31 July 2017
Do you get why Ronaldo costs more than a cupcake? What Peter Jones is up to on Dragon’s Den? And the basic idea of Risk? Well then you understand everything you need to know to master the markets and to see through the puffery of financial boffins. Here’s how.
Cristiano and the Cupcake
Most things in life have a price. Which very simply boils down to how much of that thing there is. And how much we want it. There’s only one Cristiano Ronaldo. And most managers want him. So he costs loads. Most of us like cupcakes. But there are loads of them and they’re not that hard to make. So they don’t cost loads. This basic concept applies to pretty much everything.
Hers’ an example. After Brexit, everyone thought Britain looked a bit more dodgy than before in terms of the short-term outlook and uncertainty. So no-one wanted us, they didn’t need sterling so the pound tanked. Here’s another. There’s quite a lot of oil in the world but when some countries hog it and limit supply, the price rises. Ronaldo and cupcakes.
Enter the Dragon stage-right
Now to Dragon’s Den. As investors, or people saving into a pension, we are the Dragons.
We make money by choosing to back companies, countries or institutions which we think are going to go up in value or pay us some income in return for the loan of our money. That’s all investment is. When we see the impact of Aldi and Lidl on the high street, we think Tesco is going to do worse. When we see fuel costs go up, we think BA will struggle to make so much profit. When see Pokemon go gangbusters, we back Nintendo. The City is just full of people making like Peter Jones every day – but with big global brands, not start-ups.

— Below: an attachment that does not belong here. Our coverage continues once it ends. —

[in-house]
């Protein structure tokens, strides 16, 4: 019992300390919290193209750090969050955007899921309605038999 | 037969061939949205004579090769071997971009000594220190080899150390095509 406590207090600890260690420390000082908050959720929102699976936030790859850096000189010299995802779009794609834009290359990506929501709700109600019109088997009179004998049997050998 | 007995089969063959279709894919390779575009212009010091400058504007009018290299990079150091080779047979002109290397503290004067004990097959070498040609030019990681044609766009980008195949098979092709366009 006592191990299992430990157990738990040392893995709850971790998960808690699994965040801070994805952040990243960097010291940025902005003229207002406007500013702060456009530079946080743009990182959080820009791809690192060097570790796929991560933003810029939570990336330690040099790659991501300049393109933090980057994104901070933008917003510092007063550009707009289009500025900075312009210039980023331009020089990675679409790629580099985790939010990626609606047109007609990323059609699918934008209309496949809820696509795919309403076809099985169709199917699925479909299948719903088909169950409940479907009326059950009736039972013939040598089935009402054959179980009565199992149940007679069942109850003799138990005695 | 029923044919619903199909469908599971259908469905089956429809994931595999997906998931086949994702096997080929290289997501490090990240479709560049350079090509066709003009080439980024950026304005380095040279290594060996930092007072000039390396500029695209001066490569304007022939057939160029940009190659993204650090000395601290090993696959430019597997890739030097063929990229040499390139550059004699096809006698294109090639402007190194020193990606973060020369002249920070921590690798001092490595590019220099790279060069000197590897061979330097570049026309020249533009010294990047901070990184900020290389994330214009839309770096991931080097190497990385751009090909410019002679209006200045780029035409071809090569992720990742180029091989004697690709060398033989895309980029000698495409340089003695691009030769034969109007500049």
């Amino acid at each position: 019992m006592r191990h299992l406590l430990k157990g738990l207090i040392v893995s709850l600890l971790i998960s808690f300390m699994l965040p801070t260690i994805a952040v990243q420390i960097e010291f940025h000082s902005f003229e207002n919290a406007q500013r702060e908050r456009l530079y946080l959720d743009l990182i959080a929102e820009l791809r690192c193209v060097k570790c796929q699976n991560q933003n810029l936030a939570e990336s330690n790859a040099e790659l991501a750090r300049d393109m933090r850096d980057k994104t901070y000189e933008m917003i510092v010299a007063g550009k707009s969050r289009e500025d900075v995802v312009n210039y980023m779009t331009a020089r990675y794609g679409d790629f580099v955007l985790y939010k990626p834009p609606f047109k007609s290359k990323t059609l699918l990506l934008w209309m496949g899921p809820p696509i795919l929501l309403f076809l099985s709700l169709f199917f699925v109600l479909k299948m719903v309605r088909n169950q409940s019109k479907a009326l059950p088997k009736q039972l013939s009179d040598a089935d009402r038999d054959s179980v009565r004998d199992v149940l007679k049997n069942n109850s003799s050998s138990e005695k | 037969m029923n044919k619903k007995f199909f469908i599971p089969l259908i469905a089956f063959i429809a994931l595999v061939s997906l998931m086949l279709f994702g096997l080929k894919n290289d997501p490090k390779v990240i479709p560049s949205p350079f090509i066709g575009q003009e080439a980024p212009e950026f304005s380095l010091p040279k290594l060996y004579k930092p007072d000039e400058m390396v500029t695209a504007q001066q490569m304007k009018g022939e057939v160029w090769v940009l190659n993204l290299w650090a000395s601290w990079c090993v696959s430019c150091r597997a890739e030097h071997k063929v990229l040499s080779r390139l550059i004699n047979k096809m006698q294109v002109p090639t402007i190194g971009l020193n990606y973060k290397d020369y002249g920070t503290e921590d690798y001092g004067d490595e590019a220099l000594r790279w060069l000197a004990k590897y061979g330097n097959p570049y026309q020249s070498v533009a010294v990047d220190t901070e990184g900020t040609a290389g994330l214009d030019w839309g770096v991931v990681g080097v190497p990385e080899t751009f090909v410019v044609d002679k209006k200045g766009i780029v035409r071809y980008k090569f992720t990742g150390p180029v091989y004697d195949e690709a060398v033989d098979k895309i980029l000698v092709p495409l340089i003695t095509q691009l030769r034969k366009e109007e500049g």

And a final game of Risk
Last up it’s risk. We have a make a call on risk - no pain no gain. Sitting in risk-free cash all our lives is like spending everyday in bed cos we’re worried about getting run over if we go outside. There are risks with investing yes but we have to balance them. How much can we stomach these investments falling and rising over the months and years? Does a blip today matter if we’re saving for something 10 years off?
Companies worry about risk too. Financial companies are basically juggling the odds – what are the odds of their customers crashing their cars, burning their houses down, living till they’re 123 and expecting an annual pension and so on. Everyone’s embroiled in a big guessing game of what is going to happen and when. And pricing up the odds.
Nothing in finance needs to be more complex than any of this. So next time someone’s waffling on and you’re losing the plot, just think of the Cupcake, Dragon’s Den and Risk.
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